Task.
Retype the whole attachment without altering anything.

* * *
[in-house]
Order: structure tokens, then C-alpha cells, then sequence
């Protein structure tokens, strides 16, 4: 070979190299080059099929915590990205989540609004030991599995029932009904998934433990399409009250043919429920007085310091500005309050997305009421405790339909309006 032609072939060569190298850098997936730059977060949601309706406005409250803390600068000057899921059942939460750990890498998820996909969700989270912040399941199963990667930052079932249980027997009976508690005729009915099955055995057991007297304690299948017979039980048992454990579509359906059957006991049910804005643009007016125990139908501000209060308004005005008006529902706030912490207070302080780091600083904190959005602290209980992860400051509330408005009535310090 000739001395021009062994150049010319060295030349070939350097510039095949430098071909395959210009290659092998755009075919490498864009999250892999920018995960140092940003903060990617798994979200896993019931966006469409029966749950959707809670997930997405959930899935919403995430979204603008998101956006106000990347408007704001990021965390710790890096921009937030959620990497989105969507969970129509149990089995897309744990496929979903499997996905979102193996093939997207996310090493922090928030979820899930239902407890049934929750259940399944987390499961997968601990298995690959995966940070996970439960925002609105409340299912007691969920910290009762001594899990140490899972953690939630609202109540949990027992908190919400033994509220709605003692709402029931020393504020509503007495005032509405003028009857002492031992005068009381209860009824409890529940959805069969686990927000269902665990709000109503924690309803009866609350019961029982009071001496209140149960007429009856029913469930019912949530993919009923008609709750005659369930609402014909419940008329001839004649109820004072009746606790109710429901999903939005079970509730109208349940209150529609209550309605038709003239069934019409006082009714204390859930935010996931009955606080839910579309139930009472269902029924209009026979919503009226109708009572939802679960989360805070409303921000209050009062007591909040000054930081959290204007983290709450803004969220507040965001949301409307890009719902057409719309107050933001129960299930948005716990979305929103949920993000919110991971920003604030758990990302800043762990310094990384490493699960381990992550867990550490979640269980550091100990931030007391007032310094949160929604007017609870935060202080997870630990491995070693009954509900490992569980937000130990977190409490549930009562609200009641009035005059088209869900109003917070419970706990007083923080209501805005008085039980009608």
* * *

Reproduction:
[in-house]
Order: structure tokens, then C-alpha cells, then sequence
């Protein structure tokens, strides 16, 4: 070979190299080059099929915590990205989540609004030991599995029932009904998934433990399409009250043919429920007085310091500005309050997305009421405790339909309006 032609072939060569190298850098997936730059977060949601309706406005409250803390600068000057899921059942939460750990890498998820996909969700989270912040399941199963990667930052079932249980027997009976508690005729009915099955055995057991007297304690299948017979039980048992454990579509359906059957006991049910804005643009007016125990139908501000209060308004005005008006529902706030912490207070302080780091600083904190959005602290209980992860400051509330408005009535310090 000739001395021009062994150049010319060295030349070939350097510039095949430098071909395959210009290659092998755009075919490498864009999250892999920018995960140092940003903060990617798994979200896993019931966006469409029966749950959707809670997930997405959930899935919403995430979204603008998101956006106000990347408007704001990021965390710790890096921009937030959620990497989105969507969970129509149990089995897309744990496929979903499997996905979102193996093939997207996310090493922090928030979820899930239902407890049934929750259940399944987390499961997968601990298995690959995966940070996970439960925002609105409340299912007691969920910290009762001594899990140490899972953690939630609202109540949990027992908190919400033994509220709605003692709402029931020393504020509503007495005032509405003028009857002492031992005068009381209860009824409890529940959805069969686990927000269902665990709000109503924690309803009866609350019961029982009071001496209140149960007429009856029913469930019912949530993919009923008609709750005659369930609402014909419940008329001839004649109820004072009746606790109710429901999903939005079970509730109208349940209150529609209550309605038709003239069934019409006082009714204390859930935010996931009955606080839910579309139930009472269902029924209009026979919503009226109708009572939802679960989360805070409303921000209050009062007591909040000054930081959290204007983290709450803004969220507040965001949301409307890009719902057409719309107050933001129960299930948005716990979305929103949920993000919110991971920003604030758990990302800043762990310094990384490493699960381990992550867990550490979640269980550091100990931030007391007032310094949160929604007017609870935060202080997870630990491995070693009954509900490992569980937000130990977190409490549930009562609200009641009035005059088209869900109003917070419970706990007083923080209501805005008085039980009608």